The pH of the BSA solution had a significant effect on composite fiber protein adsorption. For various pH values, variation in the BSA concentration versus time is shown in Figure 9a,b. For Gel/CS/HA and Gel/CS/HA/GO, the adsorption capacity all increased sharply during the first 20 min, then levelled-off gently, and finally reached equilibrium. The adsorption ability of the composite fiber increased as the solution pH increased. When a pH value of 3.90 was applied, protein adsorption on the surface of all composite fibers was minimal. Adsorbed protein for composite fibers was maximal for a pH value of 5.32–6.00. From the two figures we can see that the Gel/CS/HA/GO composite balance concentration is greater than that of Gel/CS/HA. Thus, we mainly investigated the effect of initial BSA concentration on the Gel/CS/HA/GO composite fibers’ protein adsorption.
The initial BSA concentration also had a significant effect on composite fiber protein adsorption. Variation in BSA concentration over time was observed when the composite fibers were immersed in BSA solutions with a pH value of 7.35. The results are summarized in Figure 10. The saturated protein adsorption on the surface of the composite fiber increased as the initial BSA concentration increased. When the initial concentration was constant, the surface of the composite reached the adsorption equilibrium in 20 min.

3. Discussion

Gel/CS/HA/GO composite nanofibers were prepared using electrospinning to evaluate their antibacterial properties. Recent studies have emphasized [25] the strong influence of substance concentration in electrospinning liquids on fiber morphology. Therefore, the effects of the composition on fiber morphology and antibacterial properties were investigated.
According to a recent report [26,27], the conductivity of the electrospinning liquid is mainly determined by the ionized salt type, polymer type, and concentration. Some ionized substances added to the electrospinning solution do not change the electrically-neutral property of the electrospinning solution. However, decomposition into positive and negative ions can obviously change the electric charge density of the electrospinning solution, improve electrical conductivity, and affect the morphology and diameter of fibers. In our study, as the HA concentration increased, the dissolution of HA increased in an acidic solution, and the inorganic ion concentration increased in the electrospinning solution, thereby enhancing the conductivity of the electrospinning solution, resulting in thinner fibers. Essentially, natural polymers, including polyelectrolytes, like –NH2, generates –NH3+ when CS is added to an acidic solution. This increases the electrospinning solution conductivity. A hybrid electrospinning solution consisting of HA and CS, N and Ca2+ can be hybridized by the protonation of CS molecules [24], resulting in complex formation, but this does not change the charge density of the electrospinning solution. Therefore, the reaction between CS and the inorganic ions does not influence spinnability. However, various CS and inorganic ion concentrations affect the conductivity of the electrospinning solution and, thus, influence the morphology and diameter of electrospun fibers. Gel shows a positively-charged point below isoelectric, which is similar to CS because the isoelectric point of Gel is between 6.00 and 8.00. When Gel is added to an acidic solution it is positively charged, which increases the electrospinning solution conductivity. A hybrid electrospinning solution that consists of HA and Gel, N and Ca2+ can be hybridized in the protonation of Gel molecules, resulting in complex formation.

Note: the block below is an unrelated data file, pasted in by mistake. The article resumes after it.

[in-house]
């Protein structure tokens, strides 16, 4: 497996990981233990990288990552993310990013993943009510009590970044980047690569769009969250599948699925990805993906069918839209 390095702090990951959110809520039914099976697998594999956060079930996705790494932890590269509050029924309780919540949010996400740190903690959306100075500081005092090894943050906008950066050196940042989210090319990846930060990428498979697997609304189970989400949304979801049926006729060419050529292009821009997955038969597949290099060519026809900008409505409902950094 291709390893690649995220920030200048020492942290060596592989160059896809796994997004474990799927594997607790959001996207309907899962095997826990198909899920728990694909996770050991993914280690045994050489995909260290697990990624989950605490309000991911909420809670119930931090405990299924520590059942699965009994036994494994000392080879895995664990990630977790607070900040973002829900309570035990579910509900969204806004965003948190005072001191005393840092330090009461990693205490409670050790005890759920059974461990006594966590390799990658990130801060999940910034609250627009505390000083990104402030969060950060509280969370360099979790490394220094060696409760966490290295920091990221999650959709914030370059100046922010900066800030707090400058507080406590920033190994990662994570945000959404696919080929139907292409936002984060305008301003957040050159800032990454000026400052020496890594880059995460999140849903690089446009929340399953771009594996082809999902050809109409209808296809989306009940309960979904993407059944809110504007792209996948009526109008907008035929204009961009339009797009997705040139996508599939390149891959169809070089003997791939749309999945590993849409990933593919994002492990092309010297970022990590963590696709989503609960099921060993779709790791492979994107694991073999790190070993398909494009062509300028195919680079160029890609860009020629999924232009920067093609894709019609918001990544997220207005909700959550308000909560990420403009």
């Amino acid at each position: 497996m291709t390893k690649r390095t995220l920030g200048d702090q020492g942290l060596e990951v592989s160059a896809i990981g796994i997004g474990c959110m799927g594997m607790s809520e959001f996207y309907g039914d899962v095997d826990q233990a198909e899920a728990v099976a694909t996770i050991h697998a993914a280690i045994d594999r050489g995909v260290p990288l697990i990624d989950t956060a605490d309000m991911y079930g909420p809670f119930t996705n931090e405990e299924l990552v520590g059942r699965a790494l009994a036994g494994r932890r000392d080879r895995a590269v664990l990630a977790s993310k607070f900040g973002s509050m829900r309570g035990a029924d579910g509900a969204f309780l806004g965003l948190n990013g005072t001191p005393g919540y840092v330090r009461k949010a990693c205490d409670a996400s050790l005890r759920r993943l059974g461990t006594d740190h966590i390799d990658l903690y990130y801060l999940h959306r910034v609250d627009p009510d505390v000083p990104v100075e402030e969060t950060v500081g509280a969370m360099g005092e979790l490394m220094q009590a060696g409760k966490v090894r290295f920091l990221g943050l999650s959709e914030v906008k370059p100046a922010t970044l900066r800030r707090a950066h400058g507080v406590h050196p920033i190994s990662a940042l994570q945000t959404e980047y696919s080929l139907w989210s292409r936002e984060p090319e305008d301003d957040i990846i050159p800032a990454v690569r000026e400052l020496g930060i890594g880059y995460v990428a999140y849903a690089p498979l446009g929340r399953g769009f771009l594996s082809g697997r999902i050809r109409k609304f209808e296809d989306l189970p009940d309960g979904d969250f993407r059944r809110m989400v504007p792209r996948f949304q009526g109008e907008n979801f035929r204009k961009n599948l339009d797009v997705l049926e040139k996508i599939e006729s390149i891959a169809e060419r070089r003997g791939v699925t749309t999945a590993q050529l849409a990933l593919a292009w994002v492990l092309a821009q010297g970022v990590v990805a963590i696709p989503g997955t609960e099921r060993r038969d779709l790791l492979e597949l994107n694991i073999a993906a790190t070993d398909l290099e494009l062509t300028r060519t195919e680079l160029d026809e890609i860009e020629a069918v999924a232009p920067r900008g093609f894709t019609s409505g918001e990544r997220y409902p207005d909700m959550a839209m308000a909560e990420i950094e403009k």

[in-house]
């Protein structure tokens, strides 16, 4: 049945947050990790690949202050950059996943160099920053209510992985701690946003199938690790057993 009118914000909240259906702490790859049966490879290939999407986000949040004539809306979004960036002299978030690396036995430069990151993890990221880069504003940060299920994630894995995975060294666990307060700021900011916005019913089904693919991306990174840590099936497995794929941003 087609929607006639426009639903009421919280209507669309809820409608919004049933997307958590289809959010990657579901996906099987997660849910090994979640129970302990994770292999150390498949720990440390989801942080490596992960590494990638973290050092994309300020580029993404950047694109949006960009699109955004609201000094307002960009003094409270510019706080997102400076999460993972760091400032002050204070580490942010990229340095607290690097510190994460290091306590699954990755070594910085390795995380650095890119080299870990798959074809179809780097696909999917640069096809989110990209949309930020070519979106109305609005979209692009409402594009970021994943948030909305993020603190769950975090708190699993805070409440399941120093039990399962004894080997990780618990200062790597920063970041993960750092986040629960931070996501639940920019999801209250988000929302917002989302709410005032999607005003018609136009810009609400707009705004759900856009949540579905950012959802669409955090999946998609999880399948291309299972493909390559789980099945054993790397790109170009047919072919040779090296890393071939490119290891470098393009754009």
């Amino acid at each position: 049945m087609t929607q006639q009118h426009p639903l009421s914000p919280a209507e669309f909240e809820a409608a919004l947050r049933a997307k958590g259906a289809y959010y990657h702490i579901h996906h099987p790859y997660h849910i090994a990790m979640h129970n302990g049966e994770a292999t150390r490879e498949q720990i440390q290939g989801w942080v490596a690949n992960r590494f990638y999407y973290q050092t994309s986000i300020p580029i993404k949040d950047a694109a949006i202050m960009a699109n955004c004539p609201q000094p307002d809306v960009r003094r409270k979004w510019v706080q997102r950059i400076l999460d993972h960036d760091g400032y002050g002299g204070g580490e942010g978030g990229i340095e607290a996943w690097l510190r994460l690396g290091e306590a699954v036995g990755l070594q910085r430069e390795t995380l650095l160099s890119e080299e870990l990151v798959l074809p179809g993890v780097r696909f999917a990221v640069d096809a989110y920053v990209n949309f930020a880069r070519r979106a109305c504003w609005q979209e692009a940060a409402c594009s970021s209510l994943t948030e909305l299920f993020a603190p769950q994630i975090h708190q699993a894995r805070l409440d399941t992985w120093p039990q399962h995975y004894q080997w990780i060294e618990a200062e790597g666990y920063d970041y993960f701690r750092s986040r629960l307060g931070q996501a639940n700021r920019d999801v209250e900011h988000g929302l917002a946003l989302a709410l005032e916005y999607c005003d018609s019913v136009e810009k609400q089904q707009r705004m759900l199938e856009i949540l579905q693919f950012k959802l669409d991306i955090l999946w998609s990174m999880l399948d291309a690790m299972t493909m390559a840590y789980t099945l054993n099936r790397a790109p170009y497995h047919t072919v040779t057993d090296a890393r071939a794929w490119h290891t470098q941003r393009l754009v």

In this experiment, for a lower CS content in composite fibers, the antimicrobial properties were mainly attributed to GO and RGO. According to recent reports, both GO and RGO have shown good antimicrobial properties, and the antibacterial mechanism is a result of oxidative stress and cell membrane damage. Oxidative stress in target cells is caused by the generation of reactive oxygen species. Antioxidant enzymes in the cell can be used to reduce and eliminate reactive oxygen species. If homeostasis is not achieved, cellular macromolecules, such as proteins, DNA, and lipids, can be damaged [28]. Cell membrane damage via physical interactions with sharp-edged graphene is another possible antibacterial mechanism [29]. Feng et al. [30] found that E. coli can interact directly with GO to induce the loss of bacterial membrane integrity and glutathione oxidation, suggesting that GO antimicrobial action contributes to both membrane disruption and oxidative stress. Additionally, the antibacterial mechanism of grapheme-based materials largely depends on the surface of nanomaterials; when GR is well dispersed in the composite material, its antibacterial effect is stronger. In this experiment, GO had good hydrophilicity, which promotes dispersion in a composite fiber. Accordingly, evenly dispersed GO has shown strong antibacterial activity [31].
Additionally, the effects of different pH values on the properties of protein adsorption have been investigated. When a pH value of 3.90 was applied, protein adsorption on the surface of composite fibers was minimal. Since the pH was lower than the BSA isoelectric point (4.90), BSA had a positive charge, and the gelatin isoelectric point was 6.00–8.00. In other words, when the pH value ≤4.90, gelatin also has a positive charge, and electrostatic repulsion interactions between the surface of composite fibers and BSA decreases the adsorption capacity of the surface of the composite fibers. When the pH exceeds the BSA isoelectric point (4.90), BSA has a negative charge. When 4.90 ≤ pH ≤ 6.00, gelatin has a positive charge, and the electrostatic attraction between BSA and Gel is beneficial for protein adsorption; accordingly, adsorbed protein for composite fibers was maximal for a pH value of 5.32–6.00. pH values in the range of 5.32–7.35 characterize the normal physiological environment of the human body. In an alkaline environment, BSA and Gel are negatively charged and repel each other, which is not conducive to protein adsorption. Meanwhile, when investigating the effect of initial concentration on protein adsorption, the results demonstrated that Gel/CS/HA/GO composite fibers have good protein adsorption performance. Furthermore, these scaffolds and their effect in supporting stem cells for bone regeneration will be reported in the future.